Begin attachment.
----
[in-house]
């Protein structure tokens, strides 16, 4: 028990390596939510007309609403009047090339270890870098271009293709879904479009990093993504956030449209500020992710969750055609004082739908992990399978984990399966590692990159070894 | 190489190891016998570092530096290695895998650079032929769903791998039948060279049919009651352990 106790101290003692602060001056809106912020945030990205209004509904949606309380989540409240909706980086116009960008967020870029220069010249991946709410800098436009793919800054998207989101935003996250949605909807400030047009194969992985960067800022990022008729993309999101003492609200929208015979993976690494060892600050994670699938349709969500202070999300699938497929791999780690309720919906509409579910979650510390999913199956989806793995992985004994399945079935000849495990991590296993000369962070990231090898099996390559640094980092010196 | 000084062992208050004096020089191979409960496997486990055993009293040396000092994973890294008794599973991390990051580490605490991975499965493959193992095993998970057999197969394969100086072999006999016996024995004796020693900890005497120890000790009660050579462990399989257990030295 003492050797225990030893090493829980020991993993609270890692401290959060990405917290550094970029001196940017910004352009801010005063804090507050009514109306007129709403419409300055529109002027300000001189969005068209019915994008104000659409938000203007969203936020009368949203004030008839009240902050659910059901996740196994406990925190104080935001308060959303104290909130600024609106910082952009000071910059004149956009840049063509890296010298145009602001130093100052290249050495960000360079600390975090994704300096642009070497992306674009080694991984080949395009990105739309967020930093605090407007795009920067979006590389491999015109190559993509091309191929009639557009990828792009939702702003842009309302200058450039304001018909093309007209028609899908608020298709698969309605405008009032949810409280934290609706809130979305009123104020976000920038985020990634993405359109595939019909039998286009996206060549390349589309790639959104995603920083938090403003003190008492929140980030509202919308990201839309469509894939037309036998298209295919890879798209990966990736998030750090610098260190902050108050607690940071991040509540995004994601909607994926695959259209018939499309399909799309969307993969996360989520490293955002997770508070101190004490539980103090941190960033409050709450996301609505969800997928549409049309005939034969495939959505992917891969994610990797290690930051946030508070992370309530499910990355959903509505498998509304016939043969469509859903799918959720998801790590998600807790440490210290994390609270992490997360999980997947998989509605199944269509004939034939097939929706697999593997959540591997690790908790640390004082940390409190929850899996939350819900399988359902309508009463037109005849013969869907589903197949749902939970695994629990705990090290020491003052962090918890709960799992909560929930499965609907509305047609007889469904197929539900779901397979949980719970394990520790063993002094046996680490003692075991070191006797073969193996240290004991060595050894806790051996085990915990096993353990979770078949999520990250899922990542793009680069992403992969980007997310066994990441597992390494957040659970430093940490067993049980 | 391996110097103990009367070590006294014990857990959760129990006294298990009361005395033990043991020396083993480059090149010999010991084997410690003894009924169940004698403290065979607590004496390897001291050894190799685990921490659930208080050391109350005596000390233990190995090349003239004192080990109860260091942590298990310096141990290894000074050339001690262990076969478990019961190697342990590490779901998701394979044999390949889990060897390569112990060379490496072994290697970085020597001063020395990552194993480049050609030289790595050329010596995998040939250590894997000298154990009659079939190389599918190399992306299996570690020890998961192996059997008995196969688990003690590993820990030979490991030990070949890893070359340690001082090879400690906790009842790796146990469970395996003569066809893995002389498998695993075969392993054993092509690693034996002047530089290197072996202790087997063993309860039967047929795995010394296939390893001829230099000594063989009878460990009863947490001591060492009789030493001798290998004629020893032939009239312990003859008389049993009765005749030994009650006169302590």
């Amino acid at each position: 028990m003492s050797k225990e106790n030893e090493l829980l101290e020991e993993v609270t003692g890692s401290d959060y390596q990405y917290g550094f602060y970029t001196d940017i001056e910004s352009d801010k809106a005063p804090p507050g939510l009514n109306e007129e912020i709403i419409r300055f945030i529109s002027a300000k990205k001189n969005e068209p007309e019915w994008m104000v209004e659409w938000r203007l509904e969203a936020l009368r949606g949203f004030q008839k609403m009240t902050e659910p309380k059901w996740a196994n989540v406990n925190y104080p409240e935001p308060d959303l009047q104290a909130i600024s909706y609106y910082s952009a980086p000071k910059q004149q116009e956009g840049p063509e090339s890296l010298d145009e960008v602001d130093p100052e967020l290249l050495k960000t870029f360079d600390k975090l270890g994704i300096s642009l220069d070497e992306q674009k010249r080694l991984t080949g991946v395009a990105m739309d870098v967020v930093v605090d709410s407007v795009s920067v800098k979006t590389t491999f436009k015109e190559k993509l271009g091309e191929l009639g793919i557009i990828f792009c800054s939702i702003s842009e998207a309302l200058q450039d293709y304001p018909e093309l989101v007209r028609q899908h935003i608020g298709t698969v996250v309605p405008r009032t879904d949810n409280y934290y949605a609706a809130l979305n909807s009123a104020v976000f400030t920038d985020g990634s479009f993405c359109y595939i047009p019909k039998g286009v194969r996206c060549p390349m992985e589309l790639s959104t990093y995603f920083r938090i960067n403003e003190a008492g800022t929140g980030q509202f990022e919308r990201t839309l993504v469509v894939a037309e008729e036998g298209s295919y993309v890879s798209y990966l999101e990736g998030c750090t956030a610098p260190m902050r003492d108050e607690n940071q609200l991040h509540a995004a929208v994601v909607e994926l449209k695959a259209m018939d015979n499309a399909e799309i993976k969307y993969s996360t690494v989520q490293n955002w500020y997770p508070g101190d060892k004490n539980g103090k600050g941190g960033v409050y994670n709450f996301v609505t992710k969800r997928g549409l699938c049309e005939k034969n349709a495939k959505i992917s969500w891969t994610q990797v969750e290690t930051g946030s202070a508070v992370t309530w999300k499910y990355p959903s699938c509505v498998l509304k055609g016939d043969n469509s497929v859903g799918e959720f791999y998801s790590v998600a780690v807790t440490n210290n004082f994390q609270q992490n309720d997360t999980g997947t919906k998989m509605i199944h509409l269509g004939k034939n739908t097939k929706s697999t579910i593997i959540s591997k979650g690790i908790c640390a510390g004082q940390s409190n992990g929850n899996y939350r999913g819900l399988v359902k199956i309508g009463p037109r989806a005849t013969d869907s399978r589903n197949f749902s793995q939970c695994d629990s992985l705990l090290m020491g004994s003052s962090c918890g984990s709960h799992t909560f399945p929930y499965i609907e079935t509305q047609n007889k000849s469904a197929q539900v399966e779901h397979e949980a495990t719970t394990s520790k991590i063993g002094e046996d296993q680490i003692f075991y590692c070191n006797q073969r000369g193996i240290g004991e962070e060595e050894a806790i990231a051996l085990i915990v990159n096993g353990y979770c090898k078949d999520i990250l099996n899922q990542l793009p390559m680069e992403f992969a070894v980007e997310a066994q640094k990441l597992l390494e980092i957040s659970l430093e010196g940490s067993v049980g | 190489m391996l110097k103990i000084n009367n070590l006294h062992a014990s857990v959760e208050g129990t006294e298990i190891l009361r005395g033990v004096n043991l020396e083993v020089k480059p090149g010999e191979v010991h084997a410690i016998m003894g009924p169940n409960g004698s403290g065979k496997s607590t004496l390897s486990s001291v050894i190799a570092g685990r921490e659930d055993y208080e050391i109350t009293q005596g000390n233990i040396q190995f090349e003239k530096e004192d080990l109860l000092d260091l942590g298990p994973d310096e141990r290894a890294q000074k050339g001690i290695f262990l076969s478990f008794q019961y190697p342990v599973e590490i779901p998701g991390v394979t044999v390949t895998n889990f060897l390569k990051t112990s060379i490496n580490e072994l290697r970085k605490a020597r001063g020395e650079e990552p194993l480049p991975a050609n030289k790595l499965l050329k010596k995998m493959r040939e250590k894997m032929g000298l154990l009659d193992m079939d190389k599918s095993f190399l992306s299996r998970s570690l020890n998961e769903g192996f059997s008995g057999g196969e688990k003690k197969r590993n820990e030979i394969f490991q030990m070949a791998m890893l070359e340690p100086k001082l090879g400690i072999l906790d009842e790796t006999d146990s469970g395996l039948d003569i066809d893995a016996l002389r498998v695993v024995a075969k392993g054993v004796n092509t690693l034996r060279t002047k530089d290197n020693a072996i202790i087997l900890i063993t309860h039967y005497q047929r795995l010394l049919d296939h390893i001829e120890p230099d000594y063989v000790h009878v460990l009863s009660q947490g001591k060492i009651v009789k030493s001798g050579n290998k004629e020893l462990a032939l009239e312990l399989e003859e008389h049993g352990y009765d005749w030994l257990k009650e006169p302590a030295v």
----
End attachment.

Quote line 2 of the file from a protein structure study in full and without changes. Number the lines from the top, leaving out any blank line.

């Protein structure tokens, strides 16, 4: 028990390596939510007309609403009047090339270890870098271009293709879904479009990093993504956030449209500020992710969750055609004082739908992990399978984990399966590692990159070894 | 190489190891016998570092530096290695895998650079032929769903791998039948060279049919009651352990 106790101290003692602060001056809106912020945030990205209004509904949606309380989540409240909706980086116009960008967020870029220069010249991946709410800098436009793919800054998207989101935003996250949605909807400030047009194969992985960067800022990022008729993309999101003492609200929208015979993976690494060892600050994670699938349709969500202070999300699938497929791999780690309720919906509409579910979650510390999913199956989806793995992985004994399945079935000849495990991590296993000369962070990231090898099996390559640094980092010196 | 000084062992208050004096020089191979409960496997486990055993009293040396000092994973890294008794599973991390990051580490605490991975499965493959193992095993998970057999197969394969100086072999006999016996024995004796020693900890005497120890000790009660050579462990399989257990030295 003492050797225990030893090493829980020991993993609270890692401290959060990405917290550094970029001196940017910004352009801010005063804090507050009514109306007129709403419409300055529109002027300000001189969005068209019915994008104000659409938000203007969203936020009368949203004030008839009240902050659910059901996740196994406990925190104080935001308060959303104290909130600024609106910082952009000071910059004149956009840049063509890296010298145009602001130093100052290249050495960000360079600390975090994704300096642009070497992306674009080694991984080949395009990105739309967020930093605090407007795009920067979006590389491999015109190559993509091309191929009639557009990828792009939702702003842009309302200058450039304001018909093309007209028609899908608020298709698969309605405008009032949810409280934290609706809130979305009123104020976000920038985020990634993405359109595939019909039998286009996206060549390349589309790639959104995603920083938090403003003190008492929140980030509202919308990201839309469509894939037309036998298209295919890879798209990966990736998030750090610098260190902050108050607690940071991040509540995004994601909607994926695959259209018939499309399909799309969307993969996360989520490293955002997770508070101190004490539980103090941190960033409050709450996301609505969800997928549409049309005939034969495939959505992917891969994610990797290690930051946030508070992370309530499910990355959903509505498998509304016939043969469509859903799918959720998801790590998600807790440490210290994390609270992490997360999980997947998989509605199944269509004939034939097939929706697999593997959540591997690790908790640390004082940390409190929850899996939350819900399988359902309508009463037109005849013969869907589903197949749902939970695994629990705990090290020491003052962090918890709960799992909560929930499965609907509305047609007889469904197929539900779901397979949980719970394990520790063993002094046996680490003692075991070191006797073969193996240290004991060595050894806790051996085990915990096993353990979770078949999520990250899922990542793009680069992403992969980007997310066994990441597992390494957040659970430093940490067993049980 | 391996110097103990009367070590006294014990857990959760129990006294298990009361005395033990043991020396083993480059090149010999010991084997410690003894009924169940004698403290065979607590004496390897001291050894190799685990921490659930208080050391109350005596000390233990190995090349003239004192080990109860260091942590298990310096141990290894000074050339001690262990076969478990019961190697342990590490779901998701394979044999390949889990060897390569112990060379490496072994290697970085020597001063020395990552194993480049050609030289790595050329010596995998040939250590894997000298154990009659079939190389599918190399992306299996570690020890998961192996059997008995196969688990003690590993820990030979490991030990070949890893070359340690001082090879400690906790009842790796146990469970395996003569066809893995002389498998695993075969392993054993092509690693034996002047530089290197072996202790087997063993309860039967047929795995010394296939390893001829230099000594063989009878460990009863947490001591060492009789030493001798290998004629020893032939009239312990003859008389049993009765005749030994009650006169302590």